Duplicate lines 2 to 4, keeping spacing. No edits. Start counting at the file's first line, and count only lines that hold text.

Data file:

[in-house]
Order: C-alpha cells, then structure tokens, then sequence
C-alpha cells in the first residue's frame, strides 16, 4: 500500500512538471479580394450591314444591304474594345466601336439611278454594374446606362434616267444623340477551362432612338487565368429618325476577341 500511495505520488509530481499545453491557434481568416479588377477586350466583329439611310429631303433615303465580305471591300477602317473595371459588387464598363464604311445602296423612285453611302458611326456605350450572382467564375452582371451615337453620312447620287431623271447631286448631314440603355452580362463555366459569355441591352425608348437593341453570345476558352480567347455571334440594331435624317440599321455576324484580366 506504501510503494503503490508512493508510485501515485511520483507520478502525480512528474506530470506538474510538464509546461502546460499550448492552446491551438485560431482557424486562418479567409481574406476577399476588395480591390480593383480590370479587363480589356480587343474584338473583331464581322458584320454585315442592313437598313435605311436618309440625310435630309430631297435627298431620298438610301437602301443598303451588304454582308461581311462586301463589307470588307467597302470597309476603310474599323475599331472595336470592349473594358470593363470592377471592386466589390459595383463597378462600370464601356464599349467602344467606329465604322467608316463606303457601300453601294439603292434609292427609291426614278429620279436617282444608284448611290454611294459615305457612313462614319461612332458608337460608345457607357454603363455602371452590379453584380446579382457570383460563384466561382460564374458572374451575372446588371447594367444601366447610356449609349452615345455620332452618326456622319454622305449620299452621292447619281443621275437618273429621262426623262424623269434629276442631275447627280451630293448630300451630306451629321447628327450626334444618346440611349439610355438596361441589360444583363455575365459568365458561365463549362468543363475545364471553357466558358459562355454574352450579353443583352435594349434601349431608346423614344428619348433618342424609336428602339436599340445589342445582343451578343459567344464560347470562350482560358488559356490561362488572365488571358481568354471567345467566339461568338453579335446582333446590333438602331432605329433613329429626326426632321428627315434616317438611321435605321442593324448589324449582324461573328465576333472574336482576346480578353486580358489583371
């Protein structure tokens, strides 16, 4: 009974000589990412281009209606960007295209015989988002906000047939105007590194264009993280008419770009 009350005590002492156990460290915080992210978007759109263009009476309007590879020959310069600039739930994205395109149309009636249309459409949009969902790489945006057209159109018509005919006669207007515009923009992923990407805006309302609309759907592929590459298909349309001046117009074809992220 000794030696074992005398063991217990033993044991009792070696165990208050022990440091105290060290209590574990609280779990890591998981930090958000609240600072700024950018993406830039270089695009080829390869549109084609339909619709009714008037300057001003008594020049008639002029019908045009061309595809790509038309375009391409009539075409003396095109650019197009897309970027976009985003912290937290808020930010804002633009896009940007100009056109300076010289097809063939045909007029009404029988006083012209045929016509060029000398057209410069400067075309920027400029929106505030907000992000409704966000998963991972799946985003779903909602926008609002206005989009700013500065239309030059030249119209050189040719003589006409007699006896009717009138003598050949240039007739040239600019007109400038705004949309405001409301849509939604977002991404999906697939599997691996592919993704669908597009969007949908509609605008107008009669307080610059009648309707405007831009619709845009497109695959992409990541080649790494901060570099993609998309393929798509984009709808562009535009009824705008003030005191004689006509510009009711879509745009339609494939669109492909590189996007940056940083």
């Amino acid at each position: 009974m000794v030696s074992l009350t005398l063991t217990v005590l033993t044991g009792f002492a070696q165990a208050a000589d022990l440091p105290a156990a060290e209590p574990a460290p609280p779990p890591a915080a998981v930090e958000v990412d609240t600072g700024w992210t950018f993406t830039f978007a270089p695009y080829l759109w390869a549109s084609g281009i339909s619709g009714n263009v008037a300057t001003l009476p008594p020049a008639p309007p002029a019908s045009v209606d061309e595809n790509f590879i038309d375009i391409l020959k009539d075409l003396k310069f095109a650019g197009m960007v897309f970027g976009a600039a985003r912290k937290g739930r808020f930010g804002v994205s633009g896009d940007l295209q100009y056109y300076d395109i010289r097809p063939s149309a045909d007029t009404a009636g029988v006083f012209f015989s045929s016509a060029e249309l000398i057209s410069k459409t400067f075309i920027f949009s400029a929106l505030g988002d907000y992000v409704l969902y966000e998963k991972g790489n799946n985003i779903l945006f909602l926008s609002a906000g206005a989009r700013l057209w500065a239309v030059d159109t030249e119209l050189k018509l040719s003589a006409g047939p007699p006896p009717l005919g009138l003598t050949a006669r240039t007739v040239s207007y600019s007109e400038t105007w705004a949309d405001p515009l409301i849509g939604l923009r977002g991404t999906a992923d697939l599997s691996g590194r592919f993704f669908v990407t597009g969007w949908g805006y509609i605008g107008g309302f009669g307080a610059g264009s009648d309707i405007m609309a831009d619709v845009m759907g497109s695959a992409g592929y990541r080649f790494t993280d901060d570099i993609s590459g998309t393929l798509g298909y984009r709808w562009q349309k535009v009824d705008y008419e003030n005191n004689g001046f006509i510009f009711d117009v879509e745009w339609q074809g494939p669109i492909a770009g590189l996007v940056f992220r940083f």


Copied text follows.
Order: C-alpha cells, then structure tokens, then sequence
C-alpha cells in the first residue's frame, strides 16, 4: 500500500512538471479580394450591314444591304474594345466601336439611278454594374446606362434616267444623340477551362432612338487565368429618325476577341 500511495505520488509530481499545453491557434481568416479588377477586350466583329439611310429631303433615303465580305471591300477602317473595371459588387464598363464604311445602296423612285453611302458611326456605350450572382467564375452582371451615337453620312447620287431623271447631286448631314440603355452580362463555366459569355441591352425608348437593341453570345476558352480567347455571334440594331435624317440599321455576324484580366 506504501510503494503503490508512493508510485501515485511520483507520478502525480512528474506530470506538474510538464509546461502546460499550448492552446491551438485560431482557424486562418479567409481574406476577399476588395480591390480593383480590370479587363480589356480587343474584338473583331464581322458584320454585315442592313437598313435605311436618309440625310435630309430631297435627298431620298438610301437602301443598303451588304454582308461581311462586301463589307470588307467597302470597309476603310474599323475599331472595336470592349473594358470593363470592377471592386466589390459595383463597378462600370464601356464599349467602344467606329465604322467608316463606303457601300453601294439603292434609292427609291426614278429620279436617282444608284448611290454611294459615305457612313462614319461612332458608337460608345457607357454603363455602371452590379453584380446579382457570383460563384466561382460564374458572374451575372446588371447594367444601366447610356449609349452615345455620332452618326456622319454622305449620299452621292447619281443621275437618273429621262426623262424623269434629276442631275447627280451630293448630300451630306451629321447628327450626334444618346440611349439610355438596361441589360444583363455575365459568365458561365463549362468543363475545364471553357466558358459562355454574352450579353443583352435594349434601349431608346423614344428619348433618342424609336428602339436599340445589342445582343451578343459567344464560347470562350482560358488559356490561362488572365488571358481568354471567345467566339461568338453579335446582333446590333438602331432605329433613329429626326426632321428627315434616317438611321435605321442593324448589324449582324461573328465576333472574336482576346480578353486580358489583371
């Protein structure tokens, strides 16, 4: 009974000589990412281009209606960007295209015989988002906000047939105007590194264009993280008419770009 009350005590002492156990460290915080992210978007759109263009009476309007590879020959310069600039739930994205395109149309009636249309459409949009969902790489945006057209159109018509005919006669207007515009923009992923990407805006309302609309759907592929590459298909349309001046117009074809992220 000794030696074992005398063991217990033993044991009792070696165990208050022990440091105290060290209590574990609280779990890591998981930090958000609240600072700024950018993406830039270089695009080829390869549109084609339909619709009714008037300057001003008594020049008639002029019908045009061309595809790509038309375009391409009539075409003396095109650019197009897309970027976009985003912290937290808020930010804002633009896009940007100009056109300076010289097809063939045909007029009404029988006083012209045929016509060029000398057209410069400067075309920027400029929106505030907000992000409704966000998963991972799946985003779903909602926008609002206005989009700013500065239309030059030249119209050189040719003589006409007699006896009717009138003598050949240039007739040239600019007109400038705004949309405001409301849509939604977002991404999906697939599997691996592919993704669908597009969007949908509609605008107008009669307080610059009648309707405007831009619709845009497109695959992409990541080649790494901060570099993609998309393929798509984009709808562009535009009824705008003030005191004689006509510009009711879509745009339609494939669109492909590189996007940056940083």